What I like about Fidor Bank

In many ways, banks are like the Catholic church in the 15th century. They speak a language no-one understands, they thrive in secrecy and rituals and their actions are motivated by self-interest, not by the wellbeing of the congregation. Oh and yes, they build cathedrals.

As before, the reformation seems to have started in Germany. Munich-based Fidor Bank was founded in 2009, in the midst of the banking crisis, and they do things radically different. I like them, and I think the future of banking looks a lot like Fidor. Here’s the main three reasons:

  1. Community first. Literally. First there was the Fidor community, then came the products and services the community asked for. Fidor’s manifesto (“moneyfest”) was written by members of the community. Fidor provides a platform where community members can exchange information and ask (and answer) questions on anything money related. Fidor doesn’t have a social layer, it has a social core.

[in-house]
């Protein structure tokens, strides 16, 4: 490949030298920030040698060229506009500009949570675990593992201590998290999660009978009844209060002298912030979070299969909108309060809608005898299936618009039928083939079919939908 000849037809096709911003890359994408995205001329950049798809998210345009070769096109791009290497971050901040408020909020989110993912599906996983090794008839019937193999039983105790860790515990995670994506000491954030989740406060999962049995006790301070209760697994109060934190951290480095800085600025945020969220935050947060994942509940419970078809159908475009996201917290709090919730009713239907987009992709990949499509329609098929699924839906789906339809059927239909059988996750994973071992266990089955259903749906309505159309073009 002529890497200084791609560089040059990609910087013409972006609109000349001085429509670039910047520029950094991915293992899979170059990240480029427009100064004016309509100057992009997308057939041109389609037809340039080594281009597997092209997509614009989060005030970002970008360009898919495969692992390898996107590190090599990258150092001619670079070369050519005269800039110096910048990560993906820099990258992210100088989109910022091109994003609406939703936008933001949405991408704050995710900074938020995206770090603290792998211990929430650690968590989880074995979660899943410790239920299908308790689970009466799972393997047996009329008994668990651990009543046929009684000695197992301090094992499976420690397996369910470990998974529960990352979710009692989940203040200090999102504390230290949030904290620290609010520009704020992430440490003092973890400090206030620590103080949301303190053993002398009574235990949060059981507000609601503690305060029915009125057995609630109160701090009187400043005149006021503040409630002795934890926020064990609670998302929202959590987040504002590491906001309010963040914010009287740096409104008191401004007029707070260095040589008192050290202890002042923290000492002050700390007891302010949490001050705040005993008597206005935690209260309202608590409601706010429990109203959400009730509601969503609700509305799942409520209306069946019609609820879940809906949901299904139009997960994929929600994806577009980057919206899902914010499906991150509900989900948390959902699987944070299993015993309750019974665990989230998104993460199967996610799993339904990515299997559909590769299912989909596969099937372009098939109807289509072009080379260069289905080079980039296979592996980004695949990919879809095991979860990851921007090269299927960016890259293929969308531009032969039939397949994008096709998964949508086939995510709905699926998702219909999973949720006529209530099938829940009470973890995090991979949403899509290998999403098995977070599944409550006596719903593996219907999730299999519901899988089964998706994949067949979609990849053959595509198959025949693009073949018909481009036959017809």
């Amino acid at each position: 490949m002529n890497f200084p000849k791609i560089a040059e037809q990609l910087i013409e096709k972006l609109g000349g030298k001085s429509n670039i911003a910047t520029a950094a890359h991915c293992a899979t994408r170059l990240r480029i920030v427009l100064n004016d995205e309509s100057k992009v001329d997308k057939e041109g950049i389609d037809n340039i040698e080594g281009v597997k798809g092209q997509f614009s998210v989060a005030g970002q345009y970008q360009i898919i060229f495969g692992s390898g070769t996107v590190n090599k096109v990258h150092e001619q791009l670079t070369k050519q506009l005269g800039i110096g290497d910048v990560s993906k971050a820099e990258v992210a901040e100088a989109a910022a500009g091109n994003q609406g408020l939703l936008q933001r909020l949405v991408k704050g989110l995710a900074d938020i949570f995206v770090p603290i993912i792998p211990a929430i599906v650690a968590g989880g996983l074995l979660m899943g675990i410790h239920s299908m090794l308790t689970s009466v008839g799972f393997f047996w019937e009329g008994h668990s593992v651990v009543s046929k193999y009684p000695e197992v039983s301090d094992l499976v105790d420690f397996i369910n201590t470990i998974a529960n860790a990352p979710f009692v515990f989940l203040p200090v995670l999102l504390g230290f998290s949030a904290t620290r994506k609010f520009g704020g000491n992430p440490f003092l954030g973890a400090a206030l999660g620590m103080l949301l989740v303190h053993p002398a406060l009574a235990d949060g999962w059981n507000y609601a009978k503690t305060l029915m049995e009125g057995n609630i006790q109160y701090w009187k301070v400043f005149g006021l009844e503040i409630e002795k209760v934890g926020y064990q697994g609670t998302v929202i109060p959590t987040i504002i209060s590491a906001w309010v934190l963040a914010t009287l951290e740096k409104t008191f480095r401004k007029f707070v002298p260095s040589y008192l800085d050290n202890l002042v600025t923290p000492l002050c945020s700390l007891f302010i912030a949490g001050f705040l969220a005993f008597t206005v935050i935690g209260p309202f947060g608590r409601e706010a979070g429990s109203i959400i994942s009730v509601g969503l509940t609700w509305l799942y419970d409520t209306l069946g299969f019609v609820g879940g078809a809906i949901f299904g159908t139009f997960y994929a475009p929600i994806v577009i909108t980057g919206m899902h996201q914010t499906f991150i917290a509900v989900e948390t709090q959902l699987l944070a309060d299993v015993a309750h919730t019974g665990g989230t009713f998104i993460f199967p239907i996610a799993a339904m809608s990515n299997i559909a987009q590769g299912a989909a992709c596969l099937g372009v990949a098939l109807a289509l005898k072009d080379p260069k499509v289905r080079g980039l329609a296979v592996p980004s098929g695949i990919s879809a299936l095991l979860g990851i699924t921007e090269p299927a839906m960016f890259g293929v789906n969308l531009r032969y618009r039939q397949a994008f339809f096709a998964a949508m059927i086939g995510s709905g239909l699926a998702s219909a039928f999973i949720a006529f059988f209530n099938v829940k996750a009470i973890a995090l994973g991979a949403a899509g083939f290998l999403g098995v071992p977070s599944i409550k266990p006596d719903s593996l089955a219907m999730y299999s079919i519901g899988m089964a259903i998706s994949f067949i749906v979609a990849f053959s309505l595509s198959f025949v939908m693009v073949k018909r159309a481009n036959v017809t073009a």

2. Driven by values. Fidor understands that the future of banking is about trust and transparency. They are very active in the demystification of money and banking. And they focus on providing great customer value, not on sales or profit.
  3. Digital native. Fidor Bank is not a brick and mortar bank translated to the internet. Social media is not just an extra channel for sales or customer care. Fidor was born online and lives online. On Twitter, you don’t talk to an intern at the bank’s ‘social media hub’, but to the CEO, Matthias Kröner.

There’s more that I like. They accommodate peer-to-peer lending. You can sign on using Facebook Connect.  It seems they can even store your World of Warcraft gold. A lot of innovation, and a lot of fun. But I think that all follows from the three points above. Innovation and fun is what happens when you take something away from the priests and give it back to the community.